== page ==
Supervisory Advisory

How do most people learn to supervise? They repeat some version of what they saw an early boss, or teacher, or parent, or older sibling do. More often than you’d think, this sort of patterning can lead to domineering, inflexible, unsympathetic behavior — counterproductive behavior that seems supremely geared to reducing subordinates’ passionate participation. At worst, this kind of behavior can force thinking, feeling employees right out the door, or at the least, may leave them floating in some organizational purgatory to experience a numbed, drained, embittered half-life.

Does this sound too dramatic? When I teach management workshops, I often ask participants to close their eyes and visualize all the great bosses they’ve had. Many people come up with one; a few lucky souls can think of more than one; one or two folks can’t remember a single person they considered a good boss, although they may remember fondly a coach, or a neighbor who led a community group.

And when I ask them to picture a terrible, awful boss? No problem. They can’t wait to call them out their examples with glee, multiples of them, one worse than the next. Why is this? And what can management do to ensure that employees aren’t being underutilized or driven away? (Keep in mind the old saw about people quitting to leave bosses, not companies.) We might start by reexamining what it takes to succeed as a supervisor. Remarkably, many people get promoted into and out of the job without doing it well.

In identifying capabilities a business should look for when hiring or promoting a new supervisor, I’m intentionally leaving out specific teleservices knowledge such as scripting, managing call queues, and staffing. We’ll focus on some of the basic capacities that are fundamental to being able to manage other human beings, and that are a necessary underpinning to effective supervisory skill development.

Critical supervisory roles and responsibilities include allocating resources, assigning work, measuring results, coaching, motivating, and reporting. These are the kinds of topics the textbooks describe as supervisory. Most people are not born with these skills, and most of them are not intuitive. So if it’s hard to find supervisors who are tailor-made with years of experience in these skill areas, what are the human capacities that serve as useful surrogates?

First of all, those who supervise others are able to supervise themselves. This is no small task. Individuals who understand what they themselves notice and react to around them have a much better chance of choosing how they wish to react in front of a staff– what signals they want to send, what requests they want to make, which things they wish, even, to overlook in pursuit of larger goals.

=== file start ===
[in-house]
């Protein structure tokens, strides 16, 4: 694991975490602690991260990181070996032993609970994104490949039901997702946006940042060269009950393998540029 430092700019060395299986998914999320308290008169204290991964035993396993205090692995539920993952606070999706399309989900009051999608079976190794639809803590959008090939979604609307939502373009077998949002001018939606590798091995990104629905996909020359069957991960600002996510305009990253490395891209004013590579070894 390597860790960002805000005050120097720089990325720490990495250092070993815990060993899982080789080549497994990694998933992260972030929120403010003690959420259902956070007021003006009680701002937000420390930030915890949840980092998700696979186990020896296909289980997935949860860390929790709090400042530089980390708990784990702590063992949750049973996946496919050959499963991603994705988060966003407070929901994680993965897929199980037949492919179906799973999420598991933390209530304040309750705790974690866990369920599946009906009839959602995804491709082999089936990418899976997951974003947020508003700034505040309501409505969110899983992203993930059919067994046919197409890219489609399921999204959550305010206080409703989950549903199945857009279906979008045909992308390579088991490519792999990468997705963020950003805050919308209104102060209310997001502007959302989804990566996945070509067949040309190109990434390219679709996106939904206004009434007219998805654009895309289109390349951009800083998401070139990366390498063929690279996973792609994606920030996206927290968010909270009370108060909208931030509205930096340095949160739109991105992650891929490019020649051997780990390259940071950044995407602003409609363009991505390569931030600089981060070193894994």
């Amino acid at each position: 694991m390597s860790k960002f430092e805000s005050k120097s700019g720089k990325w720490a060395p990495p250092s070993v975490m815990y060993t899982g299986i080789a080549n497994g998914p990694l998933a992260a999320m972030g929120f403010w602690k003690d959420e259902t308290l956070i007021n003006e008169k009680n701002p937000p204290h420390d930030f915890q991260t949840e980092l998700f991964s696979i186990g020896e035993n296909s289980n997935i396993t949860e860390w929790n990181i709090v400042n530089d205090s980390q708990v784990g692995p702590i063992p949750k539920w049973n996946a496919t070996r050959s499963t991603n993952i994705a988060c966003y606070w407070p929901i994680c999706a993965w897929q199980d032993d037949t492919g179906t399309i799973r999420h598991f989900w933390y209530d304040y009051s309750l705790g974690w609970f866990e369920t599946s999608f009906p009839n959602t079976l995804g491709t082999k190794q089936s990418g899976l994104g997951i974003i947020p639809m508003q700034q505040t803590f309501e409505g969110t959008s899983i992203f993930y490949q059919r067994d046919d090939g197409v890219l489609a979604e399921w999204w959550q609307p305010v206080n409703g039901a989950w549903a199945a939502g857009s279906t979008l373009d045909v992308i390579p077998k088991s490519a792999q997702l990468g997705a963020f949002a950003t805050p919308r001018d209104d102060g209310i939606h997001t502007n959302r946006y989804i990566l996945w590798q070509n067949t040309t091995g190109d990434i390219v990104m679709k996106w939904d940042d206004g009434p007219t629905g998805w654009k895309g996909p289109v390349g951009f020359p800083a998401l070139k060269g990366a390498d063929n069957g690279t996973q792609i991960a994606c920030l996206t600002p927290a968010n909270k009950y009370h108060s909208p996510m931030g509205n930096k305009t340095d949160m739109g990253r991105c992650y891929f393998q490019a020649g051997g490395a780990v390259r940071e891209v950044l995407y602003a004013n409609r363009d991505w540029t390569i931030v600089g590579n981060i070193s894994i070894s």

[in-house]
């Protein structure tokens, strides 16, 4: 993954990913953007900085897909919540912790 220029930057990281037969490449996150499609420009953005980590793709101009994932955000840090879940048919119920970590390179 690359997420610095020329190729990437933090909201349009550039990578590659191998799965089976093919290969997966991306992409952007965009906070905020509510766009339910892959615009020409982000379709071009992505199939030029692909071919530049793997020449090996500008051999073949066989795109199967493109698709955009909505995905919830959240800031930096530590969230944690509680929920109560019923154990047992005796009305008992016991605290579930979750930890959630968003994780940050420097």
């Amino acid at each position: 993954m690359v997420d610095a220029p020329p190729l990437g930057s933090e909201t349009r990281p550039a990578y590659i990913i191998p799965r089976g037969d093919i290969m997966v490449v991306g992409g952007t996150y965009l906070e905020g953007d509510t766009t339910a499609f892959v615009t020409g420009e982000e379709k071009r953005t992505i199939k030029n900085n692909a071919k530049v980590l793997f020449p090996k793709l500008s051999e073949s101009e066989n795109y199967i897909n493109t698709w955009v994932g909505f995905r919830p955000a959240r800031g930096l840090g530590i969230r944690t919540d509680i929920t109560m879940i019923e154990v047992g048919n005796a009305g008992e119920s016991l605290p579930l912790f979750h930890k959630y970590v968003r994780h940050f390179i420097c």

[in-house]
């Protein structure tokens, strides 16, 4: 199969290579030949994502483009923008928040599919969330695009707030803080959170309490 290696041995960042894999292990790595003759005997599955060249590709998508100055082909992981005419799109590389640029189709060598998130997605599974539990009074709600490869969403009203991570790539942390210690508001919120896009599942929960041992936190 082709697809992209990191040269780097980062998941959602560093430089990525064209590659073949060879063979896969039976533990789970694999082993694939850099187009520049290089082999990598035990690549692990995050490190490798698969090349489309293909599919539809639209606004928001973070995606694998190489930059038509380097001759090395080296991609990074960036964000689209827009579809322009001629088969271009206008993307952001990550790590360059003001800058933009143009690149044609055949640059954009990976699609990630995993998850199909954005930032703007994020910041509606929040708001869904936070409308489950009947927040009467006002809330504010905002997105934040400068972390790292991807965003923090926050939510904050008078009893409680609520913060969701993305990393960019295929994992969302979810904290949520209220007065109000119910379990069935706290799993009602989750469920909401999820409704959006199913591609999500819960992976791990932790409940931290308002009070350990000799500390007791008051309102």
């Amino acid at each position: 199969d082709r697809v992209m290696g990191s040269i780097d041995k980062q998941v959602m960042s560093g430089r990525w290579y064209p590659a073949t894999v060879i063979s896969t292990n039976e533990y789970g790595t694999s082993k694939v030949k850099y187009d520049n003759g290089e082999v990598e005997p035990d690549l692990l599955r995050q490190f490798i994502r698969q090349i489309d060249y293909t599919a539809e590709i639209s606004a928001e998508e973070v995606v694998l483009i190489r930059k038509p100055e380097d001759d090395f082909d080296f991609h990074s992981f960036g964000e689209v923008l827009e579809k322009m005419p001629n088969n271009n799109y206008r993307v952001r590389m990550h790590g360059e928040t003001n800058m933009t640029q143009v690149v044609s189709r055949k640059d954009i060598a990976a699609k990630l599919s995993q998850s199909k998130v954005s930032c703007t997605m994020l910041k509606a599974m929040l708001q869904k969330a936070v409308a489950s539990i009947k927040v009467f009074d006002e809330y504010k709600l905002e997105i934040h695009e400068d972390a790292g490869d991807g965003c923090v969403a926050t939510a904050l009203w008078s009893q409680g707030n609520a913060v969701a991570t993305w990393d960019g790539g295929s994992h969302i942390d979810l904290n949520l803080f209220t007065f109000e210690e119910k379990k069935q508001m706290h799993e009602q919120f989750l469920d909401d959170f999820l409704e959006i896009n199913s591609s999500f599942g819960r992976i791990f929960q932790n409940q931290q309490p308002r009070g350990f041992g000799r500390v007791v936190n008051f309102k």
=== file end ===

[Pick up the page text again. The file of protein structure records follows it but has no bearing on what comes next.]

Self-knowledge and self-management are particularly useful in the call center environment, where there tends to be significant turnover of staff, constant influx of new people, increased demand and conflict in customer behavior, multiple deadlines, and plenty of fires to put out. This perfect storm of conflicting conditions suggests that resilience and responsiveness will prove much more successful than rigid adherence to rules or forms.

People who become skilled supervisors also tend to be both good listeners and alert observers. They size up situations as they occur, and are attentive to the needs, motivations, and expectations of all parties; that is, they are empathetic. This doesn’t mean they agree with or intend to satisfy all parties, just that they are able to perceive motivations and purposes that are not their own, and understand why another human being might hold them. Their responses are measured and proportional to actual events.

As they size up situations, they identify the crucial factors and weigh them. They are good sharers, that is, they are able to give, or give away, some of their own resources, whether those resources are time, information, budget, even humor. They apply these resources for a purpose, though, not just because they are asked, and they are realistic about the value of the resources they have. They are kind, but they are not pushovers who always seek to please everyone.

High-potential candidates know what they need to do, which translates into being able to set expectations for themselves. They can explain what they see, what they know, and what they want. They are persuasive, and have a natural tendency to be helpful. They are trustworthy and treat confidences and confidential information appropriately. They have a bias toward action, that is, they seize on what can and should be done to resolve a situation, as opposed to just being able to analyze and report what the situation is. This means they consistently look for and propose solutions instead of just detailing or complaining about problems.

People who have these kinds of competencies, can learn most of the supervisory skills they need through a combination of classroom sessions, on-the-job training, and mentoring. The emotional intelligence they demonstrate in the forms of self-knowledge, listening and observation, sharing, persuasiveness, and the ability to take action serves as the foundation for important organizational practices and cultural norms in such areas as time management, coaching and corrective action, and setting goals and expectations congruent with the strategic goals of the organization.

The specific functional competencies of situational analysis and diagnosis, planning, and team building so necessary to call center management can be built much more durably on a foundation of good character and interpersonal strength. Hiring for these general, human skills makes it much more likely that your supervisors will be the kinds of bosses that employees are happy to remember.

Liz Kislik is president of Liz Kislik Associates, a Rockville Center, NY-based based contact center consultancy.

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